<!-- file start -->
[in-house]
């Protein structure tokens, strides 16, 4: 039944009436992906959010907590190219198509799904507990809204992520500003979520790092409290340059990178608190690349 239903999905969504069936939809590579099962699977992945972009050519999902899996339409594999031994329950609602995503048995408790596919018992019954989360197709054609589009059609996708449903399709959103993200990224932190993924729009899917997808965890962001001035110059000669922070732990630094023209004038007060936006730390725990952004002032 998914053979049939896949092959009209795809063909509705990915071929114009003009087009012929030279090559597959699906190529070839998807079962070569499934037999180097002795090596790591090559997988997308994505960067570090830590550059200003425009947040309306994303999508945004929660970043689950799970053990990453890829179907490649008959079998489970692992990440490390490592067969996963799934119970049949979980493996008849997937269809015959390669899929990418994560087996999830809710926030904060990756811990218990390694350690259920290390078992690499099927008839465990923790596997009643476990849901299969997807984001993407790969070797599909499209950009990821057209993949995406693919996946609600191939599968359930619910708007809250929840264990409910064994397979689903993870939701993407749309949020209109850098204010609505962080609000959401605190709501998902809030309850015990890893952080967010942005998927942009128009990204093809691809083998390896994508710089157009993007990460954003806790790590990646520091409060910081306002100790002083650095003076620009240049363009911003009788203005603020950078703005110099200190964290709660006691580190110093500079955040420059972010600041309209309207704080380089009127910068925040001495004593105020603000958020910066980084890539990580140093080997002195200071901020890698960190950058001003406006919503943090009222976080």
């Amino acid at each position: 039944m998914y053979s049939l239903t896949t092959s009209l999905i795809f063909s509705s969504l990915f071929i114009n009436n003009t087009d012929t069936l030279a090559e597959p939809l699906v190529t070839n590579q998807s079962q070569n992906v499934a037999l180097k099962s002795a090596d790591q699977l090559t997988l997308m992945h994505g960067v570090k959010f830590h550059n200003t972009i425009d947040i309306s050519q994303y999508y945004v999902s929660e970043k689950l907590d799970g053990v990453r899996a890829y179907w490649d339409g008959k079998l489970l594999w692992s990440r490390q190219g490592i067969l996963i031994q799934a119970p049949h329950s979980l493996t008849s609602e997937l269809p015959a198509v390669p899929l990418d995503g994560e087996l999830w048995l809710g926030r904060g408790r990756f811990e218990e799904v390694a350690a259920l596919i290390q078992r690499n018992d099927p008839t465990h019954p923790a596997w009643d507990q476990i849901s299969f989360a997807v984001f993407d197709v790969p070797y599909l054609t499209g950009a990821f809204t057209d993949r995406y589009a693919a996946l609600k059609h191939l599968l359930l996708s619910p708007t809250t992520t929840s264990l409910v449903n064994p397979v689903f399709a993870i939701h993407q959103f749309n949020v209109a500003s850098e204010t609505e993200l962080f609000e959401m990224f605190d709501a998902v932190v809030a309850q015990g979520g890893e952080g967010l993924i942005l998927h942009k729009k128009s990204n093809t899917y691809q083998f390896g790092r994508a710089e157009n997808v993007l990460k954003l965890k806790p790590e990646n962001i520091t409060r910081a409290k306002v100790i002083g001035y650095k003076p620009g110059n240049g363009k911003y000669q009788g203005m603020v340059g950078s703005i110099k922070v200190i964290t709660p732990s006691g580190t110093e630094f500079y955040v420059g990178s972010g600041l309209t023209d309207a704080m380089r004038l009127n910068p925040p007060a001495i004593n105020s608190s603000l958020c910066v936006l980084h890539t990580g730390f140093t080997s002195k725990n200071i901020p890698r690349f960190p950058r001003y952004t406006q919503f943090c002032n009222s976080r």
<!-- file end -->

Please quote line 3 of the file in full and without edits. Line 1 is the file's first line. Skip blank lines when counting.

């Amino acid at each position: 039944m998914y053979s049939l239903t896949t092959s009209l999905i795809f063909s509705s969504l990915f071929i114009n009436n003009t087009d012929t069936l030279a090559e597959p939809l699906v190529t070839n590579q998807s079962q070569n992906v499934a037999l180097k099962s002795a090596d790591q699977l090559t997988l997308m992945h994505g960067v570090k959010f830590h550059n200003t972009i425009d947040i309306s050519q994303y999508y945004v999902s929660e970043k689950l907590d799970g053990v990453r899996a890829y179907w490649d339409g008959k079998l489970l594999w692992s990440r490390q190219g490592i067969l996963i031994q799934a119970p049949h329950s979980l493996t008849s609602e997937l269809p015959a198509v390669p899929l990418d995503g994560e087996l999830w048995l809710g926030r904060g408790r990756f811990e218990e799904v390694a350690a259920l596919i290390q078992r690499n018992d099927p008839t465990h019954p923790a596997w009643d507990q476990i849901s299969f989360a997807v984001f993407d197709v790969p070797y599909l054609t499209g950009a990821f809204t057209d993949r995406y589009a693919a996946l609600k059609h191939l599968l359930l996708s619910p708007t809250t992520t929840s264990l409910v449903n064994p397979v689903f399709a993870i939701h993407q959103f749309n949020v209109a500003s850098e204010t609505e993200l962080f609000e959401m990224f605190d709501a998902v932190v809030a309850q015990g979520g890893e952080g967010l993924i942005l998927h942009k729009k128009s990204n093809t899917y691809q083998f390896g790092r994508a710089e157009n997808v993007l990460k954003l965890k806790p790590e990646n962001i520091t409060r910081a409290k306002v100790i002083g001035y650095k003076p620009g110059n240049g363009k911003y000669q009788g203005m603020v340059g950078s703005i110099k922070v200190i964290t709660p732990s006691g580190t110093e630094f500079y955040v420059g990178s972010g600041l309209t023209d309207a704080m380089r004038l009127n910068p925040p007060a001495i004593n105020s608190s603000l958020c910066v936006l980084h890539t990580g730390f140093t080997s002195k725990n200071i901020p890698r690349f960190p950058r001003y952004t406006q919503f943090c002032n009222s976080r």